• Who is involved in getting the data ready? One person? Five people?
  • How long does that process take? Is anyone waiting for it? 

Without knowing these answers, you are creating a value leak in every analytic exercise. Take the time to size and scope your various data preparation investments so you know where your biggest pain is and how best to solve it. 

So back to the case I mentioned earlier – the small data/analytics investigation firm tasked with examining transaction records of the large bank holding company. What was the outcome? 

By using Paxata, the analyst team rapidly incorporated the new data without starting over or sacrificing work that had already been done. That allowed the team to spend less time on preparing the data for analysis and more time actually doing the high-value analytic work the client was paying them to perform. Paxata’s ability to swap in new data on the fly allowed the security consulting team to save several days of effort; to ensure the data was of the required quality and to meet its 30-day deadline.  

In fact, that first use case actually changed how the financial forensics analysts do everything within an investigation, from initial scoping of a project to the actual analytics. Today, they start all new projects with data forensics. With Paxata, they put all the data into the system and quickly get a sense of patterns, gaps and recommended opportunities to join the data, etc. They then understand the dynamics of the data in a way that actually shapes the investigation path. This allows them to get the investigation up and running faster and reduce the risk of missing something in the process.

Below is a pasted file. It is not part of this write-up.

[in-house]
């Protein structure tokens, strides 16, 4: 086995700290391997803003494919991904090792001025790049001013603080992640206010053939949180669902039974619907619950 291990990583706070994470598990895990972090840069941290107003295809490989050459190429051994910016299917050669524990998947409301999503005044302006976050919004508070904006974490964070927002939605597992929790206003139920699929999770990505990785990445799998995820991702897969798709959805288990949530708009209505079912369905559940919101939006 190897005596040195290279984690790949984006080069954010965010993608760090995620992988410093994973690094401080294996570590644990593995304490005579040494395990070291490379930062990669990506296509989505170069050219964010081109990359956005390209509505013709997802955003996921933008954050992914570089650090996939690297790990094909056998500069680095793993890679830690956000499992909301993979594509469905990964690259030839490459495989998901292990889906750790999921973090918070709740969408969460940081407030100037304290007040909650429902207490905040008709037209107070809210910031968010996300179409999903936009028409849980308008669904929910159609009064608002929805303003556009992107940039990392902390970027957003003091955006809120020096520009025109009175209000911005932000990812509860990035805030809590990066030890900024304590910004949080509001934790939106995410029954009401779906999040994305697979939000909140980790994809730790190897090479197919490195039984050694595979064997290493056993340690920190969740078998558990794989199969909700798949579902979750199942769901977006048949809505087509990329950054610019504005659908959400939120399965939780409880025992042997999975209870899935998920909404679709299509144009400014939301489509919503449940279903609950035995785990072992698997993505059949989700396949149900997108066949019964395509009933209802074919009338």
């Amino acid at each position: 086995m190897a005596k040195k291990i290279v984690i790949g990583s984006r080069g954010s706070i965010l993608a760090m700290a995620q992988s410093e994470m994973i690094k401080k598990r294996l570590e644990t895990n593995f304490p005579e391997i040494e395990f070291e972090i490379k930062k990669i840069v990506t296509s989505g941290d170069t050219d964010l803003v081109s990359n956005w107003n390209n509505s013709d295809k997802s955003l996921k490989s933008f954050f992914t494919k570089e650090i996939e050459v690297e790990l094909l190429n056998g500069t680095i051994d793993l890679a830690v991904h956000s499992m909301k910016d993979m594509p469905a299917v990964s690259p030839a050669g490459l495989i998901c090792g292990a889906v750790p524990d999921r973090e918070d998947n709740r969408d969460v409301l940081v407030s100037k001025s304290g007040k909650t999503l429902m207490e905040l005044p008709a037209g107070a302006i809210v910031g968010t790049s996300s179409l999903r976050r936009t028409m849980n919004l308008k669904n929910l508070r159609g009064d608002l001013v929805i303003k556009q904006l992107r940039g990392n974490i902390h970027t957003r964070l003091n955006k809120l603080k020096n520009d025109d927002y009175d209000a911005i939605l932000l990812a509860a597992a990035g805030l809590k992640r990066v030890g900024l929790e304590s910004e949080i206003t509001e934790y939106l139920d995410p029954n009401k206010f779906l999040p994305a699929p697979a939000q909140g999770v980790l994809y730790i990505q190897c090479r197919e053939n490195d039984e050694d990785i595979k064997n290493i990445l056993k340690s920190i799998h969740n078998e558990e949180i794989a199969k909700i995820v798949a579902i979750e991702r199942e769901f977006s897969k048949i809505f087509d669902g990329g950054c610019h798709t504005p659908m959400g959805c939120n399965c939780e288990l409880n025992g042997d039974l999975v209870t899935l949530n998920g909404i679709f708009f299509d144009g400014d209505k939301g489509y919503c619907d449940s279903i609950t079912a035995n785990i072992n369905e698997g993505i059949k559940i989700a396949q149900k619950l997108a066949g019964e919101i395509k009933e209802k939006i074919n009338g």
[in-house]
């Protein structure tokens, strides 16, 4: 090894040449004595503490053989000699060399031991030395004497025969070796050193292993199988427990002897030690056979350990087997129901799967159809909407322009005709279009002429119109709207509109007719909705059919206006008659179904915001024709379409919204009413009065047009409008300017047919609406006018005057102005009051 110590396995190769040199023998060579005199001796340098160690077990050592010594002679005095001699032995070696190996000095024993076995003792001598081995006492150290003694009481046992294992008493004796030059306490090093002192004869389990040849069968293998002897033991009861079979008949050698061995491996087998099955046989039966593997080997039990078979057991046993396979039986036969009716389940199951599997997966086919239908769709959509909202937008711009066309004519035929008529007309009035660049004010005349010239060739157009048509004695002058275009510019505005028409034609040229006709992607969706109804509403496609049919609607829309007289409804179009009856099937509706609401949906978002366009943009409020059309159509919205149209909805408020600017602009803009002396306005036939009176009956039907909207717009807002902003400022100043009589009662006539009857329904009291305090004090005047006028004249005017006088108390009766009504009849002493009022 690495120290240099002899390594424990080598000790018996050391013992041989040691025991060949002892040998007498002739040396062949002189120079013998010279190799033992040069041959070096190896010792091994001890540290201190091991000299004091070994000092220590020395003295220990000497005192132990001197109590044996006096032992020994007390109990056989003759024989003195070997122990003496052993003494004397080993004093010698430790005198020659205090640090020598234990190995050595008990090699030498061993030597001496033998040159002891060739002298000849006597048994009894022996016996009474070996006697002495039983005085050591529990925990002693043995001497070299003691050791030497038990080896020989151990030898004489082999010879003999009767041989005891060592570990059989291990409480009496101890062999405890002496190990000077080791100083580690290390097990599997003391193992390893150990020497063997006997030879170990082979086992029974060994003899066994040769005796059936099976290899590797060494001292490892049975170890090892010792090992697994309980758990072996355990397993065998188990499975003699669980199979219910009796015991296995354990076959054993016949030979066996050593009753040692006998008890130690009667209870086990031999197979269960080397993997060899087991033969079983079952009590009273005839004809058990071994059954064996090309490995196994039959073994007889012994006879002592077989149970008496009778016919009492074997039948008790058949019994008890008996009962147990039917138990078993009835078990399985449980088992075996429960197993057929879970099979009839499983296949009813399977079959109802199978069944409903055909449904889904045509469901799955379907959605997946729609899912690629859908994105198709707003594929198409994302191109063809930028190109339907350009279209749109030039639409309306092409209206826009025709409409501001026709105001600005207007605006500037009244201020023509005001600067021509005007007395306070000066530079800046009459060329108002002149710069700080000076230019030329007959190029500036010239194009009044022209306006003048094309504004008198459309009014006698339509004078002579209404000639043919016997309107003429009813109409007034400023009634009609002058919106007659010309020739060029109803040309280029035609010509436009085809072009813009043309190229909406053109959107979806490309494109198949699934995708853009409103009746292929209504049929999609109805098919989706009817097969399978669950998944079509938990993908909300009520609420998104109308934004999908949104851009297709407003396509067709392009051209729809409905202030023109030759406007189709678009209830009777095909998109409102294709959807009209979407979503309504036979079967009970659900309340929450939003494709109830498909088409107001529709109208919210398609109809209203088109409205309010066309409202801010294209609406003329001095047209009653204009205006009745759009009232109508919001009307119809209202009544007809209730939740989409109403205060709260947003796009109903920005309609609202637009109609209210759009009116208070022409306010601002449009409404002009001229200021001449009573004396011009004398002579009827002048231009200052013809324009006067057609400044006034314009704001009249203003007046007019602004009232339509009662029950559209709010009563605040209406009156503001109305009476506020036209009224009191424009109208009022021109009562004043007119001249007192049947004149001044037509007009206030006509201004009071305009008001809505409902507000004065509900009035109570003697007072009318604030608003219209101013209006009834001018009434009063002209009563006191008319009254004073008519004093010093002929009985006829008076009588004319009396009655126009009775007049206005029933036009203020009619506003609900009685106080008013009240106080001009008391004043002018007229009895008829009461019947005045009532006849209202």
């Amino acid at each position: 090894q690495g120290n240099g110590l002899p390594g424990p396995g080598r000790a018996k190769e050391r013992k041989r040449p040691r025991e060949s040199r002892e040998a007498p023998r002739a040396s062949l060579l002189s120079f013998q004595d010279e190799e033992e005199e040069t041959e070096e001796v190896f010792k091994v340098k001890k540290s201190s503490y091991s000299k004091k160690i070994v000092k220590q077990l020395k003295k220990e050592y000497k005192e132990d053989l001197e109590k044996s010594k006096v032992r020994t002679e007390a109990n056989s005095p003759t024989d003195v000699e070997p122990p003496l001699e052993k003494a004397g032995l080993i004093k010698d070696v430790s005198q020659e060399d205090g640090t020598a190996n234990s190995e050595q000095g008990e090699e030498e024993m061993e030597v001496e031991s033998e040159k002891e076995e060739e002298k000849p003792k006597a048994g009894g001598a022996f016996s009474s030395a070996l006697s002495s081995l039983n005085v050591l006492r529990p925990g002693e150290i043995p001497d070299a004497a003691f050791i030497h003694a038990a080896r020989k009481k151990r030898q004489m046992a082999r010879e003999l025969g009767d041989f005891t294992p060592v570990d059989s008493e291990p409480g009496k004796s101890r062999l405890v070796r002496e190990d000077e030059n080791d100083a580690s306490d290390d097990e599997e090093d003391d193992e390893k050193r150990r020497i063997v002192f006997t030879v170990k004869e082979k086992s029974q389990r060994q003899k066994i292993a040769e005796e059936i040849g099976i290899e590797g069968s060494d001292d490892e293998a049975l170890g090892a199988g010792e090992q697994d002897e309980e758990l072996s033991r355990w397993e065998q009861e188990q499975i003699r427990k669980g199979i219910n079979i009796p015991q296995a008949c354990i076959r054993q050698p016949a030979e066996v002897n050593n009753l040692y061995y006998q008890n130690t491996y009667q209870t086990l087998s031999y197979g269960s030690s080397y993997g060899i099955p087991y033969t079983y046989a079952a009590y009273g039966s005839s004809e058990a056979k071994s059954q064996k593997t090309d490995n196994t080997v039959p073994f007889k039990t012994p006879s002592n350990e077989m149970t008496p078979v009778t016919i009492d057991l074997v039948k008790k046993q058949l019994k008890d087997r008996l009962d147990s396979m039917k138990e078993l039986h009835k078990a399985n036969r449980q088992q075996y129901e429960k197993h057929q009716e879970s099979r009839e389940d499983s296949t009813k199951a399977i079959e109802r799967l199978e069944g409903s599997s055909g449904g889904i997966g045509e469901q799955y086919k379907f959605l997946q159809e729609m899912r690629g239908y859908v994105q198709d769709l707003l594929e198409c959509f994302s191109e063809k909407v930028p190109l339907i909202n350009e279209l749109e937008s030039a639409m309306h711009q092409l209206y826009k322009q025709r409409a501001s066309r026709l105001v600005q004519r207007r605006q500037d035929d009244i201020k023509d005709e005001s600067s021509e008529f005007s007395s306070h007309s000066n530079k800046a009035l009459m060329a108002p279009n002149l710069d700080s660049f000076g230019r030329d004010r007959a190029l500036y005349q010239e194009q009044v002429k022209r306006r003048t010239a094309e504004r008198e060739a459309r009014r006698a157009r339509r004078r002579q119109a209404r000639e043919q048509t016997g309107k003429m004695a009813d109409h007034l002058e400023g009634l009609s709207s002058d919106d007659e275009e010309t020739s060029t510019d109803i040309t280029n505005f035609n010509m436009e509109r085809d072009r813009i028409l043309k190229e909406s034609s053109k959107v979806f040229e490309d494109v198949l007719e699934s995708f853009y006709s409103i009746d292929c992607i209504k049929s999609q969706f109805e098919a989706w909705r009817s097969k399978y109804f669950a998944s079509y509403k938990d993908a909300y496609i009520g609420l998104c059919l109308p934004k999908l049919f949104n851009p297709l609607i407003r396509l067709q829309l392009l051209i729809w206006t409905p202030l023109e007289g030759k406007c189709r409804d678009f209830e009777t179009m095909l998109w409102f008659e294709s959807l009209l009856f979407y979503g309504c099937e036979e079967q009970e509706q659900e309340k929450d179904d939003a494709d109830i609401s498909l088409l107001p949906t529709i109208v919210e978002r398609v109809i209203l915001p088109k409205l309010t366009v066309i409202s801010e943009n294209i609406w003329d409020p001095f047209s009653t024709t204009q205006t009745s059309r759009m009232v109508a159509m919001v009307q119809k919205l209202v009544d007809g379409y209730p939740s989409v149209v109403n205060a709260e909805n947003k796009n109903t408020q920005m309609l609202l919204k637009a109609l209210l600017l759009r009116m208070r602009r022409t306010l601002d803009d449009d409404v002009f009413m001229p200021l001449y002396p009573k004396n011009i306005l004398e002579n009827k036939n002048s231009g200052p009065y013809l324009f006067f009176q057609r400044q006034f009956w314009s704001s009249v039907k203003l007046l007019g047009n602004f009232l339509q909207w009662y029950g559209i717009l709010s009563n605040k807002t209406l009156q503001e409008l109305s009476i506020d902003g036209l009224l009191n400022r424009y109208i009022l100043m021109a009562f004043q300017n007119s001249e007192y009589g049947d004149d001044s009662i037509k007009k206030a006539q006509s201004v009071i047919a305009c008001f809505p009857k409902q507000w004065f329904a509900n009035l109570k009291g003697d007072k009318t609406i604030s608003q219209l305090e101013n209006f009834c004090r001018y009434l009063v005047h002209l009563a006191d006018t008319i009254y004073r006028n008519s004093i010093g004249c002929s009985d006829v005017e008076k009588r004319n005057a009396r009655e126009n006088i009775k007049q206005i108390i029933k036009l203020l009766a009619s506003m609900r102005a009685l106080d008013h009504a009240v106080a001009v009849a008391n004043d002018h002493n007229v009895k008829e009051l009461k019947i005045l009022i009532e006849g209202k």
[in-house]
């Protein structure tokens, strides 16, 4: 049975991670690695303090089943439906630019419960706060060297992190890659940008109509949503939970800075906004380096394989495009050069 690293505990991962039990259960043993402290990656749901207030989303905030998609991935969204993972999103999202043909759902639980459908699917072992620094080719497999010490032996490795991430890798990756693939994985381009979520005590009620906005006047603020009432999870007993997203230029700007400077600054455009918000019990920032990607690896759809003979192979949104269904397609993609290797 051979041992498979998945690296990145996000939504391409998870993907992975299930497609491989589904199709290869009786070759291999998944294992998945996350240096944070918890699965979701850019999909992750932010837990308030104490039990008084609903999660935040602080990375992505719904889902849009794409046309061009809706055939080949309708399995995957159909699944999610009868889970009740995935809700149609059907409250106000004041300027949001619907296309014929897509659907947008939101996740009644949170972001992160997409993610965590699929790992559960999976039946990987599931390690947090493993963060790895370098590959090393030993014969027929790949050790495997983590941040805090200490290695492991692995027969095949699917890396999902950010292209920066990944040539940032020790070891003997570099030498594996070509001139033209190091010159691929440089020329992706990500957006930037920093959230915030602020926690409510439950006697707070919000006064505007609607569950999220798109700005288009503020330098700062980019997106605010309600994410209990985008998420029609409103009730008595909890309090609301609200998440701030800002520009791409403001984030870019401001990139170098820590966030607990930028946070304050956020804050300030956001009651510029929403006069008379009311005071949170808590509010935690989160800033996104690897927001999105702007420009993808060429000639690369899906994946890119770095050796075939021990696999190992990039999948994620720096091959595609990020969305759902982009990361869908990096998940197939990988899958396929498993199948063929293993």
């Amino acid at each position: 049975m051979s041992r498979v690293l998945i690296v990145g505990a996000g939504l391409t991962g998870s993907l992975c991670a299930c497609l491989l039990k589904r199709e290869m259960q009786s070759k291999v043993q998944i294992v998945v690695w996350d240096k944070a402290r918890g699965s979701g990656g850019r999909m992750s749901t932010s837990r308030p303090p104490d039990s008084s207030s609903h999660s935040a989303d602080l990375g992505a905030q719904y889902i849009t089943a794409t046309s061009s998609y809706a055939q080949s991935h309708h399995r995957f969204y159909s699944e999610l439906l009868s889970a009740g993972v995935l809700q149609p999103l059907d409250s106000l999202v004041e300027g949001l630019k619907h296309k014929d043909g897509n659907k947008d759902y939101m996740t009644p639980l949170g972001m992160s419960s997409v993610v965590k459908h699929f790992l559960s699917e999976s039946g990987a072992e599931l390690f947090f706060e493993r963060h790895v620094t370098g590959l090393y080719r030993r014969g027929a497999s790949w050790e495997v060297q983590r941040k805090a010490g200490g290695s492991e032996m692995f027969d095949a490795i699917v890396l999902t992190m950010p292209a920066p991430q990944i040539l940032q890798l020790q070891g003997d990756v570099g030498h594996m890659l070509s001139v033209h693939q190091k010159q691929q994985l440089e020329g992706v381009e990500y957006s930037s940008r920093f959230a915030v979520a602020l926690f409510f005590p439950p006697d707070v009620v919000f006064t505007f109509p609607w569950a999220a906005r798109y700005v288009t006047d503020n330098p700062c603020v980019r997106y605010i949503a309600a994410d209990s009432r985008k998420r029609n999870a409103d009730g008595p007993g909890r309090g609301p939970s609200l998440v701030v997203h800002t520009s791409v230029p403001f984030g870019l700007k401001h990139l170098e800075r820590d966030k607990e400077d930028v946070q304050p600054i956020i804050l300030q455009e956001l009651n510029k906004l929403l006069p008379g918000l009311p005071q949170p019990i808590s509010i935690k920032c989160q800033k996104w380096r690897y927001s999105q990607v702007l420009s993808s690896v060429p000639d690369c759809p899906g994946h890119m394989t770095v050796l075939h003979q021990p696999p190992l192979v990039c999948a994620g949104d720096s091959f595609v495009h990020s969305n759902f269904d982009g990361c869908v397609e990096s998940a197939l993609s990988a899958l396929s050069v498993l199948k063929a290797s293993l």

It also means they can take on new clients at a faster pace, avoid underscoping or underbidding a project, avoid long delays in the bidding process and expedite the time to analytics by making sure they have all the data they need up front. 

Pitfall #2: Compromising trackability of data 

Now that you know what’s involved in getting data ready, here’s another pitfall to avoid: the nearly impossible task of retracing your steps. Let’s not talk about spreadmarts since the focus of the spreadmart discussion tends to be on where the data is sitting, and we’ve all hoarded spreadsheets on our laptops. Instead, let’s focus on data lineage in the data-preparation process, regardless of where the data sits.